Following the publication of dueling consultation papers last year, Canadian securities regulators have decided to develop a harmonized approach to reforming the regulatory regime around takeover bids.
Last year, regulators put out two papers — one was issued by most of the Canadian Securities Administrators (CSA), and a separate paper was put out by the Autorité des marchés financiers (AMF) — proposing two different approaches for reforming the existing regime for takeovers. The proposals aimed to address concerns raised about the defensive tactics that are currently available to the directors of issuers that are targeted by hostile takeover bids, and whether the regime had become too friendly to hostile bidders.
Now, after reviewing the comments on both proposals, the regulators have decided to come together to develop a single, common approach. The CSA says CSA Notice 62-306 Update on Proposed National Instrument 62-105 Security Holder Rights Plans and the Autorité des marchés financiers (AMF) Consultation Paper An Alternative Approach to Securities Regulators’ Intervention in Defensive Tactics “will aim to facilitate the ability of shareholders to make voluntary, informed and co-ordinated tender decisions and provide target boards with additional time to respond to hostile bids, each with the objective of rebalancing the current dynamics between hostile bidders and target boards.”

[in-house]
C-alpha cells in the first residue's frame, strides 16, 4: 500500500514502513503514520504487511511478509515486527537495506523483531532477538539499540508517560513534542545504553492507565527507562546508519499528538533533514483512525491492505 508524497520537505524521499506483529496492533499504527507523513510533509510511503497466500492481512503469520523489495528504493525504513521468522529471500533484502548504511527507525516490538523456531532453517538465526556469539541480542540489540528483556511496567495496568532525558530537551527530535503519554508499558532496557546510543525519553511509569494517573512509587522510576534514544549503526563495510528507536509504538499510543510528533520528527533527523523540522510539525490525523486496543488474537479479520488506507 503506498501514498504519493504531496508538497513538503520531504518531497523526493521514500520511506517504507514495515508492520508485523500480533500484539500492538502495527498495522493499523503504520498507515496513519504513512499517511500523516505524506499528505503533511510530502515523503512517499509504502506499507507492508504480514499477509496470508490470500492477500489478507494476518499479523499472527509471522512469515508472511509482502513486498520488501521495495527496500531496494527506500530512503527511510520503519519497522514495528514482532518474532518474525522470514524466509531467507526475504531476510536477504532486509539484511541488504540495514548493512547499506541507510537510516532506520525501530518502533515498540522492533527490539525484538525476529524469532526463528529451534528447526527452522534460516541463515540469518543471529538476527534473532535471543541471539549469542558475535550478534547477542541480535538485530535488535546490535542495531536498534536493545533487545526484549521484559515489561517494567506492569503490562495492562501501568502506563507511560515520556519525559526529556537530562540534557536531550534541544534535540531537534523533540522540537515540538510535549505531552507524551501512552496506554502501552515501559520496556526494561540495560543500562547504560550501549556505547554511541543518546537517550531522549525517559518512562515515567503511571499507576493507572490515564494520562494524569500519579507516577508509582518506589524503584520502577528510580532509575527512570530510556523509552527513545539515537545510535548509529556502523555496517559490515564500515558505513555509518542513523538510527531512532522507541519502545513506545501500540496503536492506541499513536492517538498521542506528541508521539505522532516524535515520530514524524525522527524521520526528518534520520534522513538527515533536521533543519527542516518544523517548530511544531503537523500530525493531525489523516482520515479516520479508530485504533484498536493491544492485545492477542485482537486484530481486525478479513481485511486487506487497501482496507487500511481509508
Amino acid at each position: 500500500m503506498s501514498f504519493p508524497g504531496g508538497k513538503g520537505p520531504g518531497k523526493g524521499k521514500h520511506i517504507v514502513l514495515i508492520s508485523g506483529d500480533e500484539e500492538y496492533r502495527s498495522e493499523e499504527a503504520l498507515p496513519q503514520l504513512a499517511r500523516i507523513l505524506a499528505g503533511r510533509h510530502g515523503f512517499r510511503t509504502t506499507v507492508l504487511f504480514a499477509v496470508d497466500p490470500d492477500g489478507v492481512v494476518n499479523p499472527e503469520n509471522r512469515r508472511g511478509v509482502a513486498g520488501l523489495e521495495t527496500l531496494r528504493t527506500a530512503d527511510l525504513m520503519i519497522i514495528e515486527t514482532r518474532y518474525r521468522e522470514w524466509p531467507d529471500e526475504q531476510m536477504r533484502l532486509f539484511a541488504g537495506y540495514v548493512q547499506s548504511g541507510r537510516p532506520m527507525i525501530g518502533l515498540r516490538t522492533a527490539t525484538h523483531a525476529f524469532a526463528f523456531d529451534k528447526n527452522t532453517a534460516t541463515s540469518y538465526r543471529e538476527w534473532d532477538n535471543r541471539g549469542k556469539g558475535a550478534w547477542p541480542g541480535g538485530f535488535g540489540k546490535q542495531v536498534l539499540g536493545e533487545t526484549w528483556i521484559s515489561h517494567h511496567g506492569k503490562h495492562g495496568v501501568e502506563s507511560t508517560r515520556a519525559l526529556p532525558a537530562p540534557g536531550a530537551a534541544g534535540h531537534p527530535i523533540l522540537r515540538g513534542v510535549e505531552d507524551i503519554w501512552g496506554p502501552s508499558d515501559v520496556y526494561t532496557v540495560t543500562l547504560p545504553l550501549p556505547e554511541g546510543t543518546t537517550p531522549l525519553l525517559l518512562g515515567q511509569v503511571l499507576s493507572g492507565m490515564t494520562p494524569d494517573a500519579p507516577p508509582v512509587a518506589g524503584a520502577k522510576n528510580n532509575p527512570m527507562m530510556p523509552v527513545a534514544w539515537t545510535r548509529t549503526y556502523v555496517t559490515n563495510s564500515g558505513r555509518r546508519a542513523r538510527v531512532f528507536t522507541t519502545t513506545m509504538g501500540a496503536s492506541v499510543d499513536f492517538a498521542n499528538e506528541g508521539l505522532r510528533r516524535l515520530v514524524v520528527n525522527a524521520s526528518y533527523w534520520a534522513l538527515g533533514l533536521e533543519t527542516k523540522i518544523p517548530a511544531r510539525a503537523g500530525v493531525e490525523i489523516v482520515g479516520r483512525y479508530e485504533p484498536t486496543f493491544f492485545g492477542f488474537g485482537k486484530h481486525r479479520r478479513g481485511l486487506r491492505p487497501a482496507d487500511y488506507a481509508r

The actual proposals are expected to be published in the first quarter of 2015. However, the CSA indicates that it plans to amend the rules to require that all non-exempt takeover bids: be subject to a mandatory majority minimum tender of all outstanding target securities; that bids must be extended by 10 days once the mandatory minimum tender condition has been met; and, that bids must remain open for a minimum of 120 days, subject to the ability of the target board to waive to a period of at least 35 days, in certain circumstances.
The original CSA proposal would have allowed a board to maintain a shareholder rights plan in the face of a hostile bid if a majority voted in favour of the rights plan, either in the face of the hostile bid or at the issuer’s previous annual meeting. The AMF proposal went beyond shareholder rights plans and examined more fundamental issues with the takeover bid regime. It proposed a new policy that would limit the intervention of securities regulators to situations where a board prevented shareholders from considering a legitimate offer because of conflicts of interest; and, it proposed to require a minimum tender condition, and a mandatory 10 day extension after that condition is met.
“We have worked to develop a harmonized take-over bid regime for all Canadian jurisdictions and have been successful in achieving national agreement,” said Bill Rice, chair of the CSA and chair and CEO of the Alberta Securities Commission (ASC). “The proposed amendments are designed to provide target boards with additional time to respond to hostile bids while reserving for shareholders the ability to make voluntary, informed and coordinated tender decisions.”